accessibility,  awareness,  Mental Health

Five ways to embrace disability

Today I want to talk about five ways to embrace disability, society is so down on us it’s important to look from a different perspective.

five ways to embrace disability
Photo by Annie Spratt on Unsplash
Image description: two people are ahead on a lovely countryside path/. One is using a walking stick and the other is in a mobility scooter

When I first became disabled I felt like I had to push through, to do without my walking stick and to pretend I was not in pain. Before I could admit to myself I couldn’t work because of how it affected me I tried so many jobs.

I desperately wanted to be like everyone else, to work full time and have a ‘normal life’ I tried shop work, working in an office, a pharmacy and even a dentist office. However, my memory issues and unstable health meant I would lose those jobs pretty quickly.

Too often our self worth comes from external things that are out of our control, the house we live in, the car we drive and the job we have. But if an illness, accident or injury leaves you disabled all of that can change and finding ways to embrace something that causes that is very hard.

I know, for me personally, I went from living alone in a big city and having a full-time job as a qualified nurse to being cared for by my parents and living in my childhood bedroom. I hated that we didn’t know what had caused it or why it happened and I was at first misdiagnosed and given a lot of medication that was not right!

Embracing disability is a continual process, something that comes with grief and acceptance in a society that looks down on us. Disabled people are seen as fakers, too often accused of just wanting to get benefits instead of working. In this environment it can be so difficult to accept and embrace something that you did not choose.

Last month was disability pride month and yet here we are talking about how society sees us, maybe you saw disabled people like that until it happened to you. Too often we are plagued by internalised ableism and force ourselves to struggle instead of asking for help or using aids that would help us.

So, I want to try and talk about the many ways to embrace your disability, whether you are new to this or trying to cope with it still. Let’s look passed the preconcieved assumptions and societal pressures and find some ways to be positive.

Five ways to embrace disability

  1. Educate – I started this blog, and later my YouTube channel, to try and educate other people. It was a chance for me to talk about my experiences, but also a way to help others either understand about their disability, or what it was like to be disabled. If you are struggling to feel empowered, why not take control and help others? You don’t have to go as far as me, you could join a facebook group and answer questions or sow support to others, or make an Instagram about your experience with your illness. These days you can help others so easily and we are lucky to be able to support and comfort one another through social media. Helping others has been incredibly empowering to me and I love sharing my journey which in turn helps others. This has been such an amazing way I have embraced my chronic illnesses and the disabilities they caused.
  2. Gadgets and gizmos – there are so many aids out there now that helps us to be independent in a world not created with us in mind. From things that help you open bottles and cans, to electric salt and pepper shakers. Cute mobility aids are also out there which make using them and still looking stylish so much easier. Why struggle, ask around or do a search online, if you struggle with something there will be a solution out there. Making life easier makes it so much easier to also embrace your disabilities.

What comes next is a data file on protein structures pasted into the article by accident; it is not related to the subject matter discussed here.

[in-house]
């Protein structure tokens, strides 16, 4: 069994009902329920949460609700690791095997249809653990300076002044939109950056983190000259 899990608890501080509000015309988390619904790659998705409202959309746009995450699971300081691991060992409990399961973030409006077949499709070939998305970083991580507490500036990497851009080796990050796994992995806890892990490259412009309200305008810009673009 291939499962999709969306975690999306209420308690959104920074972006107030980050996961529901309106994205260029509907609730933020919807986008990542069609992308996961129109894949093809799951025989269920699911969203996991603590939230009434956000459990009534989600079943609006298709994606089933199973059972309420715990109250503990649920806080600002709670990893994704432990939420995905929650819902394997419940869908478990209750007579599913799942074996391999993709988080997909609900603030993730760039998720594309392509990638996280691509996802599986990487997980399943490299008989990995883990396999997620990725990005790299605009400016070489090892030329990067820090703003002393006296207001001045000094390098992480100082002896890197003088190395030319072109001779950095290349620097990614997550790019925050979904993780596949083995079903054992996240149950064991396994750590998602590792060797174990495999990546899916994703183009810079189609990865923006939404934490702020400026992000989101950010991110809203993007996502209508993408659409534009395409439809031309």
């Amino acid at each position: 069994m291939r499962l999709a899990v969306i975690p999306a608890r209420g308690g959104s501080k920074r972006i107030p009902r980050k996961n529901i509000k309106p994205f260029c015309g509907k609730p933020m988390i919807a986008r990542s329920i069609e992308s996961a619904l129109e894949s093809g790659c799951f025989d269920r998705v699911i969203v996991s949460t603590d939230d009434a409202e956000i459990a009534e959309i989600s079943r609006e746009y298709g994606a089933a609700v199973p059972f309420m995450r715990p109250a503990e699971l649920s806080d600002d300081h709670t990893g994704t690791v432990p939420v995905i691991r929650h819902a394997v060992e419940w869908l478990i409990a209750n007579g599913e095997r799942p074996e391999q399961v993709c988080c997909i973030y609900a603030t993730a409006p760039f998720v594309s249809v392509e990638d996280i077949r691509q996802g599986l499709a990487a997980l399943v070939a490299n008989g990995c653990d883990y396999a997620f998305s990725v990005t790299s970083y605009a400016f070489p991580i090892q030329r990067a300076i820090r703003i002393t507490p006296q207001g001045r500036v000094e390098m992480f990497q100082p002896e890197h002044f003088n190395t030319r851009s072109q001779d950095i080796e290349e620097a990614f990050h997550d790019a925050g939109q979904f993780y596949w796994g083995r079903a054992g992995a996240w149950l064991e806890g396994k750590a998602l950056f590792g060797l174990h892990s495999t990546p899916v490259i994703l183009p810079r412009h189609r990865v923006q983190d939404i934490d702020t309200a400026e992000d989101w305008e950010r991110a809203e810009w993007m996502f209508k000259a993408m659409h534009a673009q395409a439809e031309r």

3. More than disabled – This one is not easy sometimes because being disabled impacts every part of your life, but you are more than your illness. I wanted to share about my experiences with disability to help others, but I am not just a disabled woman. I love learning about history, thrifting, witchcraft, and dressing in vintage fashion. Sharing about these sides of me was just as important because once I realised I was more & could show that I started to feel more myself again. So, get some hobbies, find what you love and fill your life up with more than just the disability.
  4. Talk – This one is important, whether its a family member, online forum, social media or a friend, talk. Chat about how you are feeling, good or bad, be open and honest and get those feelings out. Too often we hold onto negative emotions because we do not want to ‘bother’ those around us with them. But talking about how you feel is so important and cathartic, so make sure you get it out to deal with them in an healthy way and learn to express yourself. In time, those around you will come to understand and help you as they see you embrace and accept.
  5. Advocate for yourself – There are many medical practitioners who are dismissive or don’t think before they speak to people with long-term health conditions. I have had so many things said to me over the years that I realised the only way to change it was to stand up for myself. Knowing about research, researching my illnesses so I know about them and can explain to them. Advocating and standing up against judgement from medical professionals really helped me gain confidence. I would do this when I was nursing for my patients, and it gave me that feeling again of being in control. Don’t let anyone put you down, having knowledge and awareness is a wonderful way to stand up for yourself.

There are so many ways I could have given in this article, but here are just five ways to embrace disability. I really hope they help you to embrace who you are now and accept society needs to change and that will come from us embracing who we are.

Thank you xx

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